Still grand, after over a hundred years.

What do you think? Are you a fan of Beatrix Potter? Which one is your favourite?


Marigold Garden – Kate Greenaway

POINTS: 0 out of 10.

Bechdel: 0 point
Variety of characters: 0 points
Good story: 0 points.
Discretionary ideological points: o points.

This is the first book we’ve done that my son didn’t give a thumbs up. Later, he brought it back to me and said, “Mommy, let’s try it again.” And we did, but even on the second time through, after ten or so pages he said, “That’s enough.”

This is much like Mother Goose, except that these are rhymes that did not stand the test of time and are, for the most part, really not very good. Many of them don’t scan or make sense. I’d almost be inclined to say maybe it’s some kind of historical thing, that I am missing something, except that the 1001 Books blurb admits that the rhymes are “considered poor in terms of literary style”.

There is at least one where  two girls converse, but only one has a name, so it doesn’t even manage a technical Bechdel pass. A couple of them have implied dialogue between women, but nothing that made me want to give it this point.

There is one poem about how boys are boys and girls are girls and one can’t become the other which gave rise to a rather interesting conversation with C about why that isn’t actually true. Again, I can’t really give the book a point for it, since the conversation was all about why the book was wrong, but it is an interesting example of how even the most conservative texts can sometimes lead to interesting conversations with kids.

Overall though? Given I’m not that taken with Ms Greenaway’s illustration style, and this one doesn’t even have the benefit of rhymes that my kid enjoyed, and neither of us could really get through the whole thing, I couldn’t really find a redeeming factor here. I guess if you like the kind of twee lyrics and pictures of this sort of thing you may dig it. But me? I don’t think just because something is old that makes it worthwhile. There are plenty of way better books you could read your kids, on just about every level.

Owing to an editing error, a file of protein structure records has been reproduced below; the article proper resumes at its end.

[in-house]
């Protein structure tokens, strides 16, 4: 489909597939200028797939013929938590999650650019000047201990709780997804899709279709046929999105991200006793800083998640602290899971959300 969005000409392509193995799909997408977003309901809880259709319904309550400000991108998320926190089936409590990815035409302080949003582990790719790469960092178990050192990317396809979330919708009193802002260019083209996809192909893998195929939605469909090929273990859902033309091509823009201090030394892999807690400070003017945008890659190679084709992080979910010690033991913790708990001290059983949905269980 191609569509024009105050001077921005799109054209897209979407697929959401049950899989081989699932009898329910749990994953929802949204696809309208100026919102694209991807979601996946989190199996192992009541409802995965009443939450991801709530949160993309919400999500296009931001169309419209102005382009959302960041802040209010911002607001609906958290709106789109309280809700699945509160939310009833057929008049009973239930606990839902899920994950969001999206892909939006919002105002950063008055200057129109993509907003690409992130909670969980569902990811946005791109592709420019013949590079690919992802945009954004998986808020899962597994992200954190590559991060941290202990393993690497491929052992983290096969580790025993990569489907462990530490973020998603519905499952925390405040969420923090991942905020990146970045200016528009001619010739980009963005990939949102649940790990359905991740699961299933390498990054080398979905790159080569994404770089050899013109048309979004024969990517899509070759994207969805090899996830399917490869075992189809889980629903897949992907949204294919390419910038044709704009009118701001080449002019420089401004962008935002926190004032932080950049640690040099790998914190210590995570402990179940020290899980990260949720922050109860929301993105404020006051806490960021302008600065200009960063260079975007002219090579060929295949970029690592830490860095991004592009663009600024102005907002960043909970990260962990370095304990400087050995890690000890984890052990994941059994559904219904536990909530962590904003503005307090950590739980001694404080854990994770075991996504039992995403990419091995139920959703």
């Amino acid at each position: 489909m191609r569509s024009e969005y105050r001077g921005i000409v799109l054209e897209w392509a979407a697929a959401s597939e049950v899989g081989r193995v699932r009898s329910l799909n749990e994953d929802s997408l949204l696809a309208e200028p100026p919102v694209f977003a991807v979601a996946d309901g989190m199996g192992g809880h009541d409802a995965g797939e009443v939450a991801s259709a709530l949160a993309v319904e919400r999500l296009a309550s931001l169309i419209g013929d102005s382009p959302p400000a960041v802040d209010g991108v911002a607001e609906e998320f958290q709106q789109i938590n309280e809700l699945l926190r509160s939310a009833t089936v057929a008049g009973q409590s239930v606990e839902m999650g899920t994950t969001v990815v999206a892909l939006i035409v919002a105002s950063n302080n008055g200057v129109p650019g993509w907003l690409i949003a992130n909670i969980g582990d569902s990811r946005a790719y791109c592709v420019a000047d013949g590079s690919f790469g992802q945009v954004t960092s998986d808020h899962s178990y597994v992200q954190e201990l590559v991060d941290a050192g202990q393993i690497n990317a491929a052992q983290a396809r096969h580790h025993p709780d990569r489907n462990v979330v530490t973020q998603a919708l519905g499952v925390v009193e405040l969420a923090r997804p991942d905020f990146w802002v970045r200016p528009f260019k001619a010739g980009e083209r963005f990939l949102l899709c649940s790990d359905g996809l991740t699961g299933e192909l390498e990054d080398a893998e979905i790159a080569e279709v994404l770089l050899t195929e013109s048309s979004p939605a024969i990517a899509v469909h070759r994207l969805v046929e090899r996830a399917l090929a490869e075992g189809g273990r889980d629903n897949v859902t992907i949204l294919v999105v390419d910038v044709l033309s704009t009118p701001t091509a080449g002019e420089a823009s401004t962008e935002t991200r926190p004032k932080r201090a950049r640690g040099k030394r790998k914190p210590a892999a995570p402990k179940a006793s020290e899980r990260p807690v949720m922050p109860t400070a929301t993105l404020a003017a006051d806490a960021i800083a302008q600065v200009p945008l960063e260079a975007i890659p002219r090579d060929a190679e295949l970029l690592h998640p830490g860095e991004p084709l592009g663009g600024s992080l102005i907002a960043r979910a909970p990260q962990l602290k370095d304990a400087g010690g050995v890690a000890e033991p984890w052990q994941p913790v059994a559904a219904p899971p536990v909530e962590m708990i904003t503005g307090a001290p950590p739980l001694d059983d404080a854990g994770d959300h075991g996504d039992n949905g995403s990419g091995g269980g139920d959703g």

What do you think? Are you a Greenaway fan? Do you think I am full of codswollop? What are your favourite books of rhymes for children?

Tank Engine Thomas Again – Rev. W. Awdry

More in the Series – The Railway Series
“More in the Series” scores the other books in a series where one (or more) of the books have made it into the 1001 Books list. Mostly because I’m a bit of a completionist. 

POINTS: 2 out of 10.

Bechdel: 0 points
Variety of characters: 0 points
Good story: 2 points.
Discretionary ideological points: 0 points.

This is the second Thomas book in the series, and is, in my opinion, slightly more entertaining. The story in which Thomas accidentally goes fishing and ends up with fish in his boiler, which his humans remedy by pulling out their fishing rods and having a little fish barbecue by the side of the rails is so ludicrous it’s actually kind of entertaining.

Also, for the first time, there are female characters: Thomas coaches, Annie and Clarabel! They’re persnickety women, it seems, and while they are two entities they behave like one, having joint dialogue and no real distinct personalities, but hey, we can’t have everything.

There is still some dodgy class stuff going on with the Fat Controller refusing to take part i the fishing, but he does hang out with them while the fishing is happening, so that’s something I suppose. And in the story about the snow, Thomas learns an important lesson about using his safety equipment, which I suppose is good.

Generally, I prefer this book to the three we’ve already read, but that’s not a high bar. All my prior complaints about the Thomas phenomenon stand. I still, if I have to read a book over and over, would rather it wasn’t one of these. But this one is the best of the lot so far, and so I have given it an extra point.

What do you think? Have you been exposed to as much Sodor as I have? Do you have a preferred Railway Series story?

Mother Goose – Kate Greenaway

POINTS: 2 out of 10.

Bechdel: 0 points
Variety of characters: 0 points
Good story: 2 points.
Discretionary ideological points: o points.

A lot of what I said about Lavender’s Blue, the first book of nursery rhymes we encountered, applies here too. Many of the rhymes are the same rhymes, although this one is significantly older and so some have more archaic forms and slightly different lyrics to what are generally used in modern versions.

Kate Greenaway is generally considered one of the greats of children’s book illustrations – there is even a major children’s illustrator award named after her – but personally I find her illustrative style way too twee. This book is beautiful in the sens of being obviously out of its time, and the copy I had was a very small book which gave it a kind of old-world miniature charm. It’s an interesting thing to expose children to this sort of totally different aesthetic